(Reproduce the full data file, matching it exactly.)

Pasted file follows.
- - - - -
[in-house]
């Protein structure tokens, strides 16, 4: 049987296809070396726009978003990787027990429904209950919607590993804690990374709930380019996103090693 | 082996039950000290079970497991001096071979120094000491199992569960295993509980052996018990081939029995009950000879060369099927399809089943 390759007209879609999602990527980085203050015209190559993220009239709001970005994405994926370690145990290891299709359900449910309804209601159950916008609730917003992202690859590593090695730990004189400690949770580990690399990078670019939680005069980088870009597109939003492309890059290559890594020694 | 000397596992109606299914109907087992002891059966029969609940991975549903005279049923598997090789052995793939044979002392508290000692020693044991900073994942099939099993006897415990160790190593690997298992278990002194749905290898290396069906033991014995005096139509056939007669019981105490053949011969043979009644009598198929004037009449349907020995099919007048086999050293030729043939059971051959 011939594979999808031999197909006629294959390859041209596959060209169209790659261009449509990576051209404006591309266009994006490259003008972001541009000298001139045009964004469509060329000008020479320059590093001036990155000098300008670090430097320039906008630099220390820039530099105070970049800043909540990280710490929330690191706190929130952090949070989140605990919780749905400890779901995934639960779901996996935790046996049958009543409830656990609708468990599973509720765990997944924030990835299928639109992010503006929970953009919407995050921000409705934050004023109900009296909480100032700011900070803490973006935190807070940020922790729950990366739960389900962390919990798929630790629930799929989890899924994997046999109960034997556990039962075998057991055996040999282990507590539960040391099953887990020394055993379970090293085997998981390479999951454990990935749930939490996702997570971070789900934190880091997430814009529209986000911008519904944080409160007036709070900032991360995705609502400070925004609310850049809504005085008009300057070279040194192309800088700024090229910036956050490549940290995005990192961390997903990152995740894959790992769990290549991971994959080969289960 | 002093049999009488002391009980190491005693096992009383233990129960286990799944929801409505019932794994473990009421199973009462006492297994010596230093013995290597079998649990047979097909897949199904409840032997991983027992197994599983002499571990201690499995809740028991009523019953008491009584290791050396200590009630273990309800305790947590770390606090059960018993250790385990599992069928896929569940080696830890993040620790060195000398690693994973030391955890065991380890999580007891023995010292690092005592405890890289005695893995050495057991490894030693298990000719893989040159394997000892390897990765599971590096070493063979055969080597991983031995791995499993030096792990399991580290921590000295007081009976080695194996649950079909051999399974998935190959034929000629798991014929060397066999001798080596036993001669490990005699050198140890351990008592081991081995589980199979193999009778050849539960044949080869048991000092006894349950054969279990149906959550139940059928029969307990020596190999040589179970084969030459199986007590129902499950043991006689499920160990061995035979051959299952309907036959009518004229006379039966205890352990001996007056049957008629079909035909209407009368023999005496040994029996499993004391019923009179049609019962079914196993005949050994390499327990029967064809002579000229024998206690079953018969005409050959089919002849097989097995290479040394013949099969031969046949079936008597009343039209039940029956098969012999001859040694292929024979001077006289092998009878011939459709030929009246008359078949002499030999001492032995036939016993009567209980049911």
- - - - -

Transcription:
[in-house]
């Protein structure tokens, strides 16, 4: 049987296809070396726009978003990787027990429904209950919607590993804690990374709930380019996103090693 | 082996039950000290079970497991001096071979120094000491199992569960295993509980052996018990081939029995009950000879060369099927399809089943 390759007209879609999602990527980085203050015209190559993220009239709001970005994405994926370690145990290891299709359900449910309804209601159950916008609730917003992202690859590593090695730990004189400690949770580990690399990078670019939680005069980088870009597109939003492309890059290559890594020694 | 000397596992109606299914109907087992002891059966029969609940991975549903005279049923598997090789052995793939044979002392508290000692020693044991900073994942099939099993006897415990160790190593690997298992278990002194749905290898290396069906033991014995005096139509056939007669019981105490053949011969043979009644009598198929004037009449349907020995099919007048086999050293030729043939059971051959 011939594979999808031999197909006629294959390859041209596959060209169209790659261009449509990576051209404006591309266009994006490259003008972001541009000298001139045009964004469509060329000008020479320059590093001036990155000098300008670090430097320039906008630099220390820039530099105070970049800043909540990280710490929330690191706190929130952090949070989140605990919780749905400890779901995934639960779901996996935790046996049958009543409830656990609708468990599973509720765990997944924030990835299928639109992010503006929970953009919407995050921000409705934050004023109900009296909480100032700011900070803490973006935190807070940020922790729950990366739960389900962390919990798929630790629930799929989890899924994997046999109960034997556990039962075998057991055996040999282990507590539960040391099953887990020394055993379970090293085997998981390479999951454990990935749930939490996702997570971070789900934190880091997430814009529209986000911008519904944080409160007036709070900032991360995705609502400070925004609310850049809504005085008009300057070279040194192309800088700024090229910036956050490549940290995005990192961390997903990152995740894959790992769990290549991971994959080969289960 | 002093049999009488002391009980190491005693096992009383233990129960286990799944929801409505019932794994473990009421199973009462006492297994010596230093013995290597079998649990047979097909897949199904409840032997991983027992197994599983002499571990201690499995809740028991009523019953008491009584290791050396200590009630273990309800305790947590770390606090059960018993250790385990599992069928896929569940080696830890993040620790060195000398690693994973030391955890065991380890999580007891023995010292690092005592405890890289005695893995050495057991490894030693298990000719893989040159394997000892390897990765599971590096070493063979055969080597991983031995791995499993030096792990399991580290921590000295007081009976080695194996649950079909051999399974998935190959034929000629798991014929060397066999001798080596036993001669490990005699050198140890351990008592081991081995589980199979193999009778050849539960044949080869048991000092006894349950054969279990149906959550139940059928029969307990020596190999040589179970084969030459199986007590129902499950043991006689499920160990061995035979051959299952309907036959009518004229006379039966205890352990001996007056049957008629079909035909209407009368023999005496040994029996499993004391019923009179049609019962079914196993005949050994390499327990029967064809002579000229024998206690079953018969005409050959089919002849097989097995290479040394013949099969031969046949079936008597009343039209039940029956098969012999001859040694292929024979001077006289092998009878011939459709030929009246008359078949002499030999001492032995036939016993009567209980049911």